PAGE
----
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White-faced Ibis

Celebrate our National Wildlife Refuges -- Malheur NWR

Bird PhotographyTim Boyer2 Comments

It's National Wildlife Refuge Week, let's celebrate! My all time favorite National Wildlife Refuge is Malheur NWR.  I first went there around 2000 armed with a 300 mm lens and a 2x Extender with a Canon film camera.  I had heard there were Sandhill Cranes there, so I went there for a week in mid September looking for newly arrived cranes.  I think I heard a few, but I discovered so much more.  The abundance of birds, the wide open landscape, the room to breathe, just the freedom of the West, so prevalent in the High Desert of Eastern Oregon.  Here are just a few of the birds that can be found at Malheur, and a few landscape iamges as well.

A Sandhill Crane pauses during feeding to checkout the surroundings.
A Sandhill Crane pauses during feeding to checkout the surroundings.
From near the Refuge Headquarters a full moon rises over the landscape.
From near the Refuge Headquarters a full moon rises over the landscape.
Lake Malheur from The Narrows at sunset.
Lake Malheur from The Narrows at sunset.

When there's water at Malheur the birding and the bird photography is fantastic.  Didn't Roger Tory Peterson himself describe this a a birding place not to be missed!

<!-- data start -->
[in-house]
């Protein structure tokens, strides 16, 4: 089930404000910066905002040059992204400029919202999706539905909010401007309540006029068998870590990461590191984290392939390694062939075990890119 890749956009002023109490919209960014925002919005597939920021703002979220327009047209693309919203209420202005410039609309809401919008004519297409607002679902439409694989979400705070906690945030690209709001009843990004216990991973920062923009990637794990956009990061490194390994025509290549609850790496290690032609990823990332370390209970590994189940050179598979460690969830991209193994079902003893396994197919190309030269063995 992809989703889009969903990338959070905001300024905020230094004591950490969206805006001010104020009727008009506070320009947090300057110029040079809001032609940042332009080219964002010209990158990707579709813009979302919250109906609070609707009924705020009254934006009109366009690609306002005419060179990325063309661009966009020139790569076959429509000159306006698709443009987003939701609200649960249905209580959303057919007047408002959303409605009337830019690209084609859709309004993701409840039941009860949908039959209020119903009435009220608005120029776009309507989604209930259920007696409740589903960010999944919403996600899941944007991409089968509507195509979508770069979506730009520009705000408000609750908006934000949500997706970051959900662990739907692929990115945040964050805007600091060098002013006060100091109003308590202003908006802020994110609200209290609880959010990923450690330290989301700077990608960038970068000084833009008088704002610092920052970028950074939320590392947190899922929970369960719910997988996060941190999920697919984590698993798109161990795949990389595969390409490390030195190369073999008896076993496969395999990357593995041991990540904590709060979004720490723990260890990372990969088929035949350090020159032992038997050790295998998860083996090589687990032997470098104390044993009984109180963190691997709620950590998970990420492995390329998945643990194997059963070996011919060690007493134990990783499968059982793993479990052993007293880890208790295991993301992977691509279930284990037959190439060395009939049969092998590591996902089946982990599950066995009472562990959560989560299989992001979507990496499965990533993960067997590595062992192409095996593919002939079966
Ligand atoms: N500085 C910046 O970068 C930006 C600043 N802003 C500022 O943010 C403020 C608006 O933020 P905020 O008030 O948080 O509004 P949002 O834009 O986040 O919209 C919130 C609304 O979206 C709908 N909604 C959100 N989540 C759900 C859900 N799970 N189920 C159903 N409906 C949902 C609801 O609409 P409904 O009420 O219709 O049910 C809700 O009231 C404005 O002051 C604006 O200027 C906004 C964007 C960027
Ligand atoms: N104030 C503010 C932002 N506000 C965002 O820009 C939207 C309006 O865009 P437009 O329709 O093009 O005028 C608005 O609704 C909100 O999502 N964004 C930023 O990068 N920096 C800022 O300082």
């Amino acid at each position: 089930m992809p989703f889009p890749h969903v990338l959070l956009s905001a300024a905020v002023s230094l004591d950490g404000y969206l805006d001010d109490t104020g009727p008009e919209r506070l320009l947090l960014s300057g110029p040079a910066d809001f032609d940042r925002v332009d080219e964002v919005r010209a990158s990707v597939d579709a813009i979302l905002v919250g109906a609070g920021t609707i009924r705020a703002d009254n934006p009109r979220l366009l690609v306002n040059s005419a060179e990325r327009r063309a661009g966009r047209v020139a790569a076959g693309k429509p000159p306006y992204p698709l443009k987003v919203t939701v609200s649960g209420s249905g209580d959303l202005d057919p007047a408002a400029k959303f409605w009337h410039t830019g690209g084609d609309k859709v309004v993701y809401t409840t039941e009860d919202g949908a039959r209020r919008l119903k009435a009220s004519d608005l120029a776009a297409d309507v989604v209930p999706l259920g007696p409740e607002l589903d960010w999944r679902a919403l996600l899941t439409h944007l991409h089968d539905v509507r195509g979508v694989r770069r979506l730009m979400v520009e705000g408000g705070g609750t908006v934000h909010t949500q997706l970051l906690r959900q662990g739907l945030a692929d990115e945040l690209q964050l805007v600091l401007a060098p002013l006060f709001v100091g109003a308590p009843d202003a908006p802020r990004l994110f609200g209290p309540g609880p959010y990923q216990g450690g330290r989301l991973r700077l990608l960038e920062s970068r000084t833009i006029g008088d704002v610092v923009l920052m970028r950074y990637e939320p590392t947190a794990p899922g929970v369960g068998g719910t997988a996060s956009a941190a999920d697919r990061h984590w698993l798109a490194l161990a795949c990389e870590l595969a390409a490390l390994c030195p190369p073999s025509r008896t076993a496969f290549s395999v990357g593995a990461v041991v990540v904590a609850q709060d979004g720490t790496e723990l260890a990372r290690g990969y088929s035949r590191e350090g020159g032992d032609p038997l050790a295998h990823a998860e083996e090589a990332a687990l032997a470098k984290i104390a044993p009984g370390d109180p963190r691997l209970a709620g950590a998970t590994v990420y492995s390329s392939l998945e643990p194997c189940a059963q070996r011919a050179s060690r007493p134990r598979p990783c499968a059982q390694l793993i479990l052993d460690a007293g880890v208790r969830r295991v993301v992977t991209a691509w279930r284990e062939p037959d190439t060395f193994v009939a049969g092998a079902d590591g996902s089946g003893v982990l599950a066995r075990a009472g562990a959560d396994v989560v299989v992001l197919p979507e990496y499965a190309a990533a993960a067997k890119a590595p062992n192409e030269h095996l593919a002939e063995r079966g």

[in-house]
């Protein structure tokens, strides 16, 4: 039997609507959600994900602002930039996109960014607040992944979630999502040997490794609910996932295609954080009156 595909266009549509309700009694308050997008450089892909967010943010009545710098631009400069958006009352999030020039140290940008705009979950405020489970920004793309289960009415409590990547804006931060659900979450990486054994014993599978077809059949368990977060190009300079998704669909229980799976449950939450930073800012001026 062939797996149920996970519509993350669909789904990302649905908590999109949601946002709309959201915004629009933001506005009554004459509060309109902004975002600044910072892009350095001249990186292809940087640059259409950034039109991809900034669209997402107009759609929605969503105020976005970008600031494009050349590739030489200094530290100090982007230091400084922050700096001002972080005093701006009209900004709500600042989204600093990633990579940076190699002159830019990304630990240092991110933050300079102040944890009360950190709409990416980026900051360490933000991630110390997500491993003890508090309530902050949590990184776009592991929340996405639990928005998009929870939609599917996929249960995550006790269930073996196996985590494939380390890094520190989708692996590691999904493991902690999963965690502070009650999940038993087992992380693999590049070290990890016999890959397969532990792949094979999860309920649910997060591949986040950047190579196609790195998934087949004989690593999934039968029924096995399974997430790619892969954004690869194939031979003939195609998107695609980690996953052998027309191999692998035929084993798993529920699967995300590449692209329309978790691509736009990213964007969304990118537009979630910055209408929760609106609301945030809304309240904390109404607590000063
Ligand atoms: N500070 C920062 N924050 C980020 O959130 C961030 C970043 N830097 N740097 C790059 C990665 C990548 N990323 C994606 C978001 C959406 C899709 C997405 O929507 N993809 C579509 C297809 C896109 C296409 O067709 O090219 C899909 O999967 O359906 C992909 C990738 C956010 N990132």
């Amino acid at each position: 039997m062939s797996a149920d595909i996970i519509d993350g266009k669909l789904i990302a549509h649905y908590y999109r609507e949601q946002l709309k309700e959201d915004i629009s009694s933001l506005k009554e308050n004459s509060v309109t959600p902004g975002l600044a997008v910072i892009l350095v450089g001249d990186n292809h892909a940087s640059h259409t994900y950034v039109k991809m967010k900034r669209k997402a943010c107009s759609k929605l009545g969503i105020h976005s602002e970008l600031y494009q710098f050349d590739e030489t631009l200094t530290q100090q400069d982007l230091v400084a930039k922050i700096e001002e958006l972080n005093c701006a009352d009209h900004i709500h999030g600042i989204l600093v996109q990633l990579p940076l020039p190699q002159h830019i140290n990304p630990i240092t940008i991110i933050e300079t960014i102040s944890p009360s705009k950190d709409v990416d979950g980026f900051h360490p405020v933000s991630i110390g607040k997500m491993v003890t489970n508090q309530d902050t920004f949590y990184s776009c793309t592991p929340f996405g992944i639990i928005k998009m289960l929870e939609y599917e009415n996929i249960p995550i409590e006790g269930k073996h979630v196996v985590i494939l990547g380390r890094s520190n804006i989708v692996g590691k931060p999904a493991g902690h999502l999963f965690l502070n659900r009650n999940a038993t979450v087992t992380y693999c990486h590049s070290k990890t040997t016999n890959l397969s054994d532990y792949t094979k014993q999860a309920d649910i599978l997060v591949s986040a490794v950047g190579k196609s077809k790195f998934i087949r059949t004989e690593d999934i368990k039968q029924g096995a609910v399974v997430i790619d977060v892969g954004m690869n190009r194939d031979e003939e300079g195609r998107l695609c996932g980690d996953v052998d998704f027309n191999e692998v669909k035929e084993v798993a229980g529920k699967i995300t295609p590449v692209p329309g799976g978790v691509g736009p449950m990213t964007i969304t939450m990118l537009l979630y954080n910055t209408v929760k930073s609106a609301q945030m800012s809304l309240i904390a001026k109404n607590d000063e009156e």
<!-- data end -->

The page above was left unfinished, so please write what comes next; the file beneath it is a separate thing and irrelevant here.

A Black-necked Stilt chick foraging by the side of the road in a "wet" year.
A Black-necked Stilt chick foraging by the side of the road in a "wet" year.
An American Bittern by the side of the road in one of the years where tehre wre birds everywhere.
An American Bittern by the side of the road in one of the years where tehre wre birds everywhere.
One of my all time favoirte birds becasue of the way they sit side-ways and the sound they make when they dive through the eveing air.
One of my all time favoirte birds becasue of the way they sit side-ways and the sound they make when they dive through the eveing air.
Sunset on the high desert near Malheur Lake.
Sunset on the high desert near Malheur Lake.
White-faced Ibis flyinig near sunset.
White-faced Ibis flyinig near sunset.
In the spring, a huge variety of songbirds migrate thorugh the refuge, and migrate traps like the Malheur NWR Headquarters site arrtact them.
In the spring, a huge variety of songbirds migrate thorugh the refuge, and migrate traps like the Malheur NWR Headquarters site arrtact them.
I love the way Western Meadow Larks sining along the side of the road as I approach the refuge make me smile.
I love the way Western Meadow Larks sining along the side of the road as I approach the refuge make me smile.